It’s been quite a promising year thus far for the Israeli 3D printing company Nano Dimension, which has been making major public moves ever since they unveiled their DragonFly 2020 electronic 3D printer at the tail-end of last year. Since then, they’ve began publicly trading on the NASDAQ, and have also collaborated closely with Tel Aviv University to develop a 3D printable nickel nano ink for their 3D printer. Additionally, they’ve partnered with 3D printing service provider and distributor FATHOM to introduce their electronic 3D printer to the Silicon Valley, and have also revealed Switch, the software package that will be utilized with the DragonFly 2020.
Needless to say, the 3D printing company has been working diligently to prepare the world for their highly anticipated electronic 3D printer. In fact, the first-ever DragonFly 2020 3D printing system was recently distributed to a leading Israeli defense company, hinting that the 3D printer is just about ready for full-scale productization. Nano Dimension’s first quarter financial report proved the company was gaining momentum as they prepare for the release of the DragonFly 2020, and their second quarter financials seem to display that very same momentum reaching its peak.
Nano Dimension wrapped up the second quarter of 2016 with $5,793,000 (NIS 22,278,000) in cash and cash equivalents, while total quarterly expenses were $1,664,000 (NIS 6,401,000). Similarly to their first quarter report, the company did not shy away from R&D expenses, which grew from $436,000 (NIS 1,642,000) in Q1 to $503,000 (NIS 1,933,000) during this quarter. This increase in R&D expenses can be attributed to an increase in salary and personnel expenses, as well as an increase from 46 employees during the first quarter to 57 this quarter.
As for their general and administrative (G&A) expenses for the second quarter, Nano Dimension saw a slight increase from $1,176,000 (NIS 4,429,000) in the first quarter of 2016 to $1,197,000 (NIS 4,605,000) in the second. During the second quarter of last year, the company’s G&A costs were just $413,000 (NIS 1,590,000), which showcases their expanding professional services expenses, which includes investor relations and legal services, as they strategize the imminent release the DragonFly 2020.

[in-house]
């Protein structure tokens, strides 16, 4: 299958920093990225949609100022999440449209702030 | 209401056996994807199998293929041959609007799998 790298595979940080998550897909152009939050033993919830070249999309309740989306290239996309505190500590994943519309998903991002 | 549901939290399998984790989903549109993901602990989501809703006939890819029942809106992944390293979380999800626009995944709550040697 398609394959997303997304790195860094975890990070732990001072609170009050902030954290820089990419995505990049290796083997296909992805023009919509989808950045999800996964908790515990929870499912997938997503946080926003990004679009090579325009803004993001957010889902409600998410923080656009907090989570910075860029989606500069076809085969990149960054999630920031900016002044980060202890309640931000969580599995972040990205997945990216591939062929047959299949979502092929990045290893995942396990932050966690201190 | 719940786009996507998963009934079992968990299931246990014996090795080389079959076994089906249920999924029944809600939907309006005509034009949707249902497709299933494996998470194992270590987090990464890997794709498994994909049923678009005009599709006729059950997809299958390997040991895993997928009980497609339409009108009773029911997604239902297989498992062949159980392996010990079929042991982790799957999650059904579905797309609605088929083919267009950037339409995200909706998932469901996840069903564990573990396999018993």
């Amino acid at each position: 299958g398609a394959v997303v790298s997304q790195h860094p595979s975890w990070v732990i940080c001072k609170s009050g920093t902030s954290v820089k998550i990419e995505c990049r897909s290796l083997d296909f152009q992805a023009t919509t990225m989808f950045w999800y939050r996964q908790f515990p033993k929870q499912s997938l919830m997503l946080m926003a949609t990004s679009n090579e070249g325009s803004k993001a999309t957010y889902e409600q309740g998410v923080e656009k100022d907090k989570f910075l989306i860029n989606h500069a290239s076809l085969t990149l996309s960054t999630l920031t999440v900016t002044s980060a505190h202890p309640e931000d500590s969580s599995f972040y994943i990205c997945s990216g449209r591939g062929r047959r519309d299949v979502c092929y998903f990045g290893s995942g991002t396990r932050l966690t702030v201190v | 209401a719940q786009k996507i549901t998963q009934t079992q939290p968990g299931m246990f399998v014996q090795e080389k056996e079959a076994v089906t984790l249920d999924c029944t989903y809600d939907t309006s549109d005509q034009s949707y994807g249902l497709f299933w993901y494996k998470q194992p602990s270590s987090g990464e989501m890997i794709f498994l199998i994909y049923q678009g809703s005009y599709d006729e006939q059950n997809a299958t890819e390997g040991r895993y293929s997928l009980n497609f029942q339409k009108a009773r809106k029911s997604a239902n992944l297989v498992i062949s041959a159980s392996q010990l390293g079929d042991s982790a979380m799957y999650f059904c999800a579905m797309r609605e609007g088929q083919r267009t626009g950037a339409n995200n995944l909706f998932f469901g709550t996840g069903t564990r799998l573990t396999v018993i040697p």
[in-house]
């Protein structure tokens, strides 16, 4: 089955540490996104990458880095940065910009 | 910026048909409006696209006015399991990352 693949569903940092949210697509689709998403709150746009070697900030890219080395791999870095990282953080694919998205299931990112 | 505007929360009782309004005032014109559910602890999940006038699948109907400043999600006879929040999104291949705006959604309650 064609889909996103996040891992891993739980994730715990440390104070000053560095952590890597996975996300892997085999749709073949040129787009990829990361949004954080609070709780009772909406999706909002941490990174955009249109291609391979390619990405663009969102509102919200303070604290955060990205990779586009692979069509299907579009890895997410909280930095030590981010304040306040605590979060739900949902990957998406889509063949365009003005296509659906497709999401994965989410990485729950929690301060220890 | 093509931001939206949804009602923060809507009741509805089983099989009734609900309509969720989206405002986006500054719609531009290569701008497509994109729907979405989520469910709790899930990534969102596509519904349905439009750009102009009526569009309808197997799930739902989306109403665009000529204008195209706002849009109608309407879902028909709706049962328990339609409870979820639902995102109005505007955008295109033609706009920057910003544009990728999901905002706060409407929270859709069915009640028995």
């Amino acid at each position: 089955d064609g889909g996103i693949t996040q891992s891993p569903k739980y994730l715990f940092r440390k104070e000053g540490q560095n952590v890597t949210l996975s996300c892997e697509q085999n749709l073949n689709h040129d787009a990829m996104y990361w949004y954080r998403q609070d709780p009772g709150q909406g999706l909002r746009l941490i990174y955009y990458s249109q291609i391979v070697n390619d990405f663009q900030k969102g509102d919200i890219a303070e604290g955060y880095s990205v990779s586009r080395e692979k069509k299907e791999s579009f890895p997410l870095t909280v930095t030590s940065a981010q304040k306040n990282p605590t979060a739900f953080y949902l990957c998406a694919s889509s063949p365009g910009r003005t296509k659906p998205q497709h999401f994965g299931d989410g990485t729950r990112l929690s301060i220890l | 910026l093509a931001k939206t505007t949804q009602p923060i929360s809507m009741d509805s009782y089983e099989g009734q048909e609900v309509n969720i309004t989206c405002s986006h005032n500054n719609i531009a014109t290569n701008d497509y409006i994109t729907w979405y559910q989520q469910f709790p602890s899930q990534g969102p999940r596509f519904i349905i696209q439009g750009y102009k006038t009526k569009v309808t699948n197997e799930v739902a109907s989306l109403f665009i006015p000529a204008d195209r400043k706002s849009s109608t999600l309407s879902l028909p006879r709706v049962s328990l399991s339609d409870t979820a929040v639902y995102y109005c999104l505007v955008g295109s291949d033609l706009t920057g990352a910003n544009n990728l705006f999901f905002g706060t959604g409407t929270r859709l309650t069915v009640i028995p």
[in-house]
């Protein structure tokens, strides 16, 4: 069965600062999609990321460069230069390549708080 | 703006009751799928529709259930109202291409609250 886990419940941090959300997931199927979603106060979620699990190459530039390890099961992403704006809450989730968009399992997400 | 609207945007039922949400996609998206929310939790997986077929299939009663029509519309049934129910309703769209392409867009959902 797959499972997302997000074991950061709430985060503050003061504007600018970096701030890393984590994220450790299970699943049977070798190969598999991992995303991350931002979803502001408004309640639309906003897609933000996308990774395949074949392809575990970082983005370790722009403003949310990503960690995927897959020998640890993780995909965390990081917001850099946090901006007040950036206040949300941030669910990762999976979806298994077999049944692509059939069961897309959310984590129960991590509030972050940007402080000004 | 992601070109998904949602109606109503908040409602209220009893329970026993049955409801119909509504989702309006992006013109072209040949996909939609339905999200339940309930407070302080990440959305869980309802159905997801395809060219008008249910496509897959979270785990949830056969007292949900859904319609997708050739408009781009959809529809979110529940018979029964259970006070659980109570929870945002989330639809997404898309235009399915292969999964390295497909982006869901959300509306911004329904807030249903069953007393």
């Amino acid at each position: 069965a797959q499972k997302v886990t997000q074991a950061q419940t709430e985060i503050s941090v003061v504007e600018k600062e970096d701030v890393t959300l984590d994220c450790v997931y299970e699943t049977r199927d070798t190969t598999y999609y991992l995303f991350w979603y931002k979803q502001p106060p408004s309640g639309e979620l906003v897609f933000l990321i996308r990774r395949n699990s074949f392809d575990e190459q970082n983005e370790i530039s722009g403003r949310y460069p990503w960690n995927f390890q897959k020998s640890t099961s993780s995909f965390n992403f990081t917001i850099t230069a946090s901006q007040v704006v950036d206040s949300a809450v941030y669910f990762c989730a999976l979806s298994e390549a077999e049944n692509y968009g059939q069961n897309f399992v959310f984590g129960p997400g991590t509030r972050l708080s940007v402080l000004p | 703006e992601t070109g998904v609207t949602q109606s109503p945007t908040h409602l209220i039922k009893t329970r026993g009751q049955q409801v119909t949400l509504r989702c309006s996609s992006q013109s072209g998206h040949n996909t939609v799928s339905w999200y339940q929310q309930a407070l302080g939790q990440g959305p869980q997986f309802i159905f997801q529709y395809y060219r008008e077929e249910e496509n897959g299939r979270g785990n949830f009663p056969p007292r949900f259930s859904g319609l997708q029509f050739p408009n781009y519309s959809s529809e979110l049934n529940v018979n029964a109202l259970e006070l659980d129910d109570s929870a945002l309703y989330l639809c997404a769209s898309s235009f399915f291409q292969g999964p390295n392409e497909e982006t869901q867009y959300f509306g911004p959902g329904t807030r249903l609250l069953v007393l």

Nano Dimension did see a slight decrease in net loss this quarter, which was $1,664,000 (NIS 6,401,000), or $0.04 (NIS 0.17) per share, compared to $1,790,000 (NIS 6,741,000), or $0.05 (NIS 0.18) per share that they posted in Q1 of 2016. This decrease can be chalked up to their aforementioned expenses, as well as a shift in the exchange rate of the USD against the NIS. All in all, the second quarter of 2016 tells a similar story to the first, showcasing a company that is on the cusp of entering the 3D printing market. According to their CEO, Amit Dror, Nano Dimension is prepared for the next phase of their business model, which will entail their sales strategy for the DragonFly 2020.
“We made significant progress during the second quarter and look forward to officially launching the company’s sales strategy in the third quarter. The advancements the company has made over the past quarter include additional patent applications, which we believe will help support our vision that our technology may have various uses – from prototypes for electronics to complex structures for different applications across various industries. As we continue to reach ambitious milestones, we are eager to enter this next phase as we will begin to see the full market demand for our revolutionary printer,” said Amit Dror, CEO of Nano Dimension.
All in all, Nano Dimension has been steadily working towards the productization of their electronic 3D printer since being founded in 2012, and their business model finally seems to be coming to fruition. This past May, they were included in the ”Cool Vendors in 3D Printing, 2016″ report by Gartner, and have also collaborated with the stem cell culturing solutions provider Accellta Ltd to develop a proof of concept 3D bioprinter. With the recent announcement of the first-ever supplied DragonFly 2020, it seems like full-scale productization is right around the corner for Nano Dimension, as they look to solidify themselves as the leader of the tight-knit electronic 3D printing market. Discuss further in the Nano Dimensions Q2 Financials forum over at 3DPB.com.[Source: Nano Dimension]
You May Also Like
DTU Researchers Hack XBox 360 to Make Nanoscale 3D Printer
We’ve seen several instances where mass-produced gaming systems, such as the Microsoft Kinect Xbox 360 scanner, have been used for purposes other than gaming. Recently, a team of researchers from...
3D Printed Veggies Made Appetizing & Nutritious for Dysphagia Patients
3D printing has been used in the past to help elderly patients with dysphagia—difficulty swallowing or chewing—by creating inks made from puréed food and extruding them into a shape that...
Nexa3D Says New Everlast Membrane Extends Series Production 3D Printing Runs
California-based Nexa3D, well-known for making ultrafast polymer production 3D printers, has announced a new product that it says can extend series production 3D printing runs, and ensure less downtime as...
Autonomous Swarm of 3D Printed Robot Fish Could Swim Where Humans Can’t
We’ve seen 3D printed swarms of robots that are designed to pick up garbage, complete intricate production tasks, and even participate in surveillance, environmental, and search and rescue missions at...
View our broad assortment of in house and third party products.